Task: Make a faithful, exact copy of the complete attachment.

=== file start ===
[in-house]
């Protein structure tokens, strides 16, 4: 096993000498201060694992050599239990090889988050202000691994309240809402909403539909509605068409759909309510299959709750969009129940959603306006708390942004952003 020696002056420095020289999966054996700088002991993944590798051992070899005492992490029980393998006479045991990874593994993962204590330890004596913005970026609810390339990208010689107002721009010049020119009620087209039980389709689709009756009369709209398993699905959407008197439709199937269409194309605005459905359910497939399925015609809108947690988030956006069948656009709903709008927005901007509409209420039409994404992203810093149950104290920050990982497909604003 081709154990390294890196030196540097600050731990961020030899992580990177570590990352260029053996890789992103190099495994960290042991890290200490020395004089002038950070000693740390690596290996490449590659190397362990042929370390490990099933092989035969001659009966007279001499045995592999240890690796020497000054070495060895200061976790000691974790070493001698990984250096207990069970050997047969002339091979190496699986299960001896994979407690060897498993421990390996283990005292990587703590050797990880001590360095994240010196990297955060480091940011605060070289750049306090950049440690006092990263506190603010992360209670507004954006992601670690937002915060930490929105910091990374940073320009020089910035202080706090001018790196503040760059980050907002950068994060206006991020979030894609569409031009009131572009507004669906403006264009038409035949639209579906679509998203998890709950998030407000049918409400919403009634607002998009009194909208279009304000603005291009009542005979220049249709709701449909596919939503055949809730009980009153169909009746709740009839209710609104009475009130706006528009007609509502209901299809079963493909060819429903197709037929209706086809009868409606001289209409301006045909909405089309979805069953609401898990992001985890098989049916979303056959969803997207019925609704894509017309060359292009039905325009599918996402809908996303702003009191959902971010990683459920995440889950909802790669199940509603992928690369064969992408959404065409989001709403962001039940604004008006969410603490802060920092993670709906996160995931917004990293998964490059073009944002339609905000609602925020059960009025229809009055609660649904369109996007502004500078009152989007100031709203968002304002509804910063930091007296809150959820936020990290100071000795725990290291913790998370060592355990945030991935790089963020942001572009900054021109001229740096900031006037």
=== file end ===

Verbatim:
[in-house]
């Protein structure tokens, strides 16, 4: 096993000498201060694992050599239990090889988050202000691994309240809402909403539909509605068409759909309510299959709750969009129940959603306006708390942004952003 020696002056420095020289999966054996700088002991993944590798051992070899005492992490029980393998006479045991990874593994993962204590330890004596913005970026609810390339990208010689107002721009010049020119009620087209039980389709689709009756009369709209398993699905959407008197439709199937269409194309605005459905359910497939399925015609809108947690988030956006069948656009709903709008927005901007509409209420039409994404992203810093149950104290920050990982497909604003 081709154990390294890196030196540097600050731990961020030899992580990177570590990352260029053996890789992103190099495994960290042991890290200490020395004089002038950070000693740390690596290996490449590659190397362990042929370390490990099933092989035969001659009966007279001499045995592999240890690796020497000054070495060895200061976790000691974790070493001698990984250096207990069970050997047969002339091979190496699986299960001896994979407690060897498993421990390996283990005292990587703590050797990880001590360095994240010196990297955060480091940011605060070289750049306090950049440690006092990263506190603010992360209670507004954006992601670690937002915060930490929105910091990374940073320009020089910035202080706090001018790196503040760059980050907002950068994060206006991020979030894609569409031009009131572009507004669906403006264009038409035949639209579906679509998203998890709950998030407000049918409400919403009634607002998009009194909208279009304000603005291009009542005979220049249709709701449909596919939503055949809730009980009153169909009746709740009839209710609104009475009130706006528009007609509502209901299809079963493909060819429903197709037929209706086809009868409606001289209409301006045909909405089309979805069953609401898990992001985890098989049916979303056959969803997207019925609704894509017309060359292009039905325009599918996402809908996303702003009191959902971010990683459920995440889950909802790669199940509603992928690369064969992408959404065409989001709403962001039940604004008006969410603490802060920092993670709906996160995931917004990293998964490059073009944002339609905000609602925020059960009025229809009055609660649904369109996007502004500078009152989007100031709203968002304002509804910063930091007296809150959820936020990290100071000795725990290291913790998370060592355990945030991935790089963020942001572009900054021109001229740096900031006037």